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What are the Three Primary Roles of a Father?

J. Neil Tift, BA, MA

March 2, 2020

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Question

What are the three primary roles of a father?

Answer

Through almost every studied culture, fathers have assumed three primary roles: the protector, the provider, and the disciplinarian. Before we discuss each of these roles, it is important to note that in many two-parent families today, mothers are fulfilling these three roles as much as fathers. Mothers protect their children by strapping them into car seats and buckling seatbelts, monitoring computer usage and assessing the environment for other potential dangers. Mothers provide for their families by working outside the home as much as fathers do. Additionally, today mothers are taking on a more disciplinarian role for their children than in the past, when we used to hear the phrase, "You wait until your father gets home." For the purposes of this course, we are discussing the importance of the father's role in a child's life, but it is important to acknowledge that mothers engage in these roles as well. 

Protector. One of the strategies we've used is encouraging fathers to baby-proof or child-proof their home when the mother is expecting. What are the things they can do to prepare the home for the child? That's one of the ways that men can protect their children from dangers inside the household. They can also protect their children from external dangers. This is especially important in communities where there are higher levels of violence, where there is a potential for the child to be exposed to gang activity or crime.

Moms tend to see the rest of the world in relation to their children. Fathers tend to see their children in relation to the rest of the world. Mom's traditional emphasis is that she wants to protect her child from getting hurt by forces from the outside world (e.g., bullies, strangers, mean dogs, accidents, disease). She never wants this to happen to her child. In fathers, their paternal instinct also wants to prevent bad things from happening, but if it could happen, they want to do what they can to prepare their child to cope with these types of dangers. Often, the dads will try to prepare the child to handle external dangers, such as dangerous strangers, mean dogs, lightning, bullies, falls, or accidents. Both of these roles are important for the child. Mom is protecting the child and dad is preparing the child. 

Another role of the protector that fathers play is by observing the social environment and knowing the peers and friends of their children. Also, when our children go to another family's home, do we know what is in the home? Do they have firearms in the home? Is it in a safe neighborhood? What do I need to do to protect my child from environments that could cause a threat to them? Fathers also guarantee their child's safety by shaping their environment. In other words, they can look at their surroundings (e.g., the household, the neighborhood, the community) and encourage safe opportunities, as well as remove hazards from the child's path.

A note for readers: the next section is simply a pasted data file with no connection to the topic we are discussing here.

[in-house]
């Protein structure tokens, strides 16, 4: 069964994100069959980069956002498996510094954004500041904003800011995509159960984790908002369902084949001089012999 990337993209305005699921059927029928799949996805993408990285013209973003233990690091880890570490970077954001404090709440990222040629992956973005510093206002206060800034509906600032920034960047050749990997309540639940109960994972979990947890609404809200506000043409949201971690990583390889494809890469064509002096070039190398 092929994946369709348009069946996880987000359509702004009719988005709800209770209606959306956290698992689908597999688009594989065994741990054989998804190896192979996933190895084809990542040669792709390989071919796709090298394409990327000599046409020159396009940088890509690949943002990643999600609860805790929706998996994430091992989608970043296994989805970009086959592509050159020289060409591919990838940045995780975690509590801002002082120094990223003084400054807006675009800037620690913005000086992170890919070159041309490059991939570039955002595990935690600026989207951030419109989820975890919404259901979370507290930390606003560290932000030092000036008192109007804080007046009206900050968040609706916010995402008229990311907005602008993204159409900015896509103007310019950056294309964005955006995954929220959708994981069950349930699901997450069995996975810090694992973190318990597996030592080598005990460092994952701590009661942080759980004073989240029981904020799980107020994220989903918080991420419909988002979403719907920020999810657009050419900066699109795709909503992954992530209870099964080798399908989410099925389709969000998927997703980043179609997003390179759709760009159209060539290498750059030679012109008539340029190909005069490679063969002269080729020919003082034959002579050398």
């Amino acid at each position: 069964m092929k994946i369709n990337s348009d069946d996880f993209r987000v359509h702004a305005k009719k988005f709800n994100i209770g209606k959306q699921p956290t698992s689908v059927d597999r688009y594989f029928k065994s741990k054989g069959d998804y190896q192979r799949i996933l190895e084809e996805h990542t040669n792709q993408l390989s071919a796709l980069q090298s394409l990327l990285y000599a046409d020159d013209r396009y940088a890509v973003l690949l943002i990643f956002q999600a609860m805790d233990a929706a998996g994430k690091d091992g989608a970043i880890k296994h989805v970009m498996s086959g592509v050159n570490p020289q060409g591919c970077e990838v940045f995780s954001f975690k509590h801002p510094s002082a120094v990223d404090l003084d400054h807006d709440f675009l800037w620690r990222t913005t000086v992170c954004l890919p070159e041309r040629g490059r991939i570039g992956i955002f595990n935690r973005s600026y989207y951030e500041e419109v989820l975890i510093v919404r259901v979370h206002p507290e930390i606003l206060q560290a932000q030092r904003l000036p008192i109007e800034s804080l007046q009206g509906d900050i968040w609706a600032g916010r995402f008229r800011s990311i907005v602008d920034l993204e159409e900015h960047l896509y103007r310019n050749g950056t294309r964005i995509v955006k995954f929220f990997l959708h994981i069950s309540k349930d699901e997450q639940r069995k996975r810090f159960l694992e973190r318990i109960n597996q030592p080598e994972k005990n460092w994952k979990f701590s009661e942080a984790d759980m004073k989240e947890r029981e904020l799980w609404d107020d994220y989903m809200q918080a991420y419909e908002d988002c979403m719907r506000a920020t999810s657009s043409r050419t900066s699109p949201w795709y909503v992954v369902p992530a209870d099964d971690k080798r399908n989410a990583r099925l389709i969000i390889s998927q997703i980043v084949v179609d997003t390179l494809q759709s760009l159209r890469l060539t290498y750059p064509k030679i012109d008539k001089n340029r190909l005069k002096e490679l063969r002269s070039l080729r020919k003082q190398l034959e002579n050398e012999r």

Provider. As the role of provider, a father's ability to provide for his family is related to his sense of duty, his sense of identity, and his manhood. Different cultures have different messages about what it means to be a man, a husband, and a father. Many of those cultures see that one of the father's primary roles is that of a provider. That the "real men bring home the bacon," they support their family, they tend the fields or work in the factories, the mines, and the forests. Although the jobs may be dangerous, that is their responsibility as the provider for their family. As I mentioned, in many two-parent households today, fathers are no longer the sole provider, but it still is an important role that fathers fulfill in their families.

Disciplinarian. In preparing their child for the future, fathers often have high expectations. They want their child to succeed, to see what's on the horizon, to aspire to bigger and better things. As such, fathers need to be there to teach their child how to handle their impulses, how to stay calm under stress, and how to deal with situations where they don't endanger themselves or endanger others. In the dominant culture in the United States, many fathers are fulfilling the role of the disciplinarian, but it has to be in a safe and respectful way. It can't be in a violent way, because boys that are raised in homes with violence tend to perpetuate that in their family. Using this role as a disciplinarian is important as the father uses his physical presence and teaches their child how to respond to situations accordingly and appropriately.

This Ask the Expert is an edited excerpt from the course, A Father's Place: The Importance of Male Involvement in Early Childhood Development, in partnership with Region 9 Head Start Association, by J. Neil Tift, BA, MA.


j neil tift

J. Neil Tift, BA, MA

Neil Tift is the Outreach Project Coordinator for the Native American Fatherhood and Families Association (NAFFA). From 2010 to 2016, he was the Father Involvement Director for Child Crisis Arizona in Mesa, Arizona. From 1990 to 1998 Neil was the founding Director of the Fathers' Resource Center in Minneapolis, Minnesota.

Neil is a men's therapist, college instructor, game creator, staff trainer, parent educator, and overweight jogger. Neil earned an MA in Counseling Psychology from the University of Saint Thomas in St. Paul, Minnesota. He is the father of three, the grandfather of twelve, and a foster father of many for the past 23 years.


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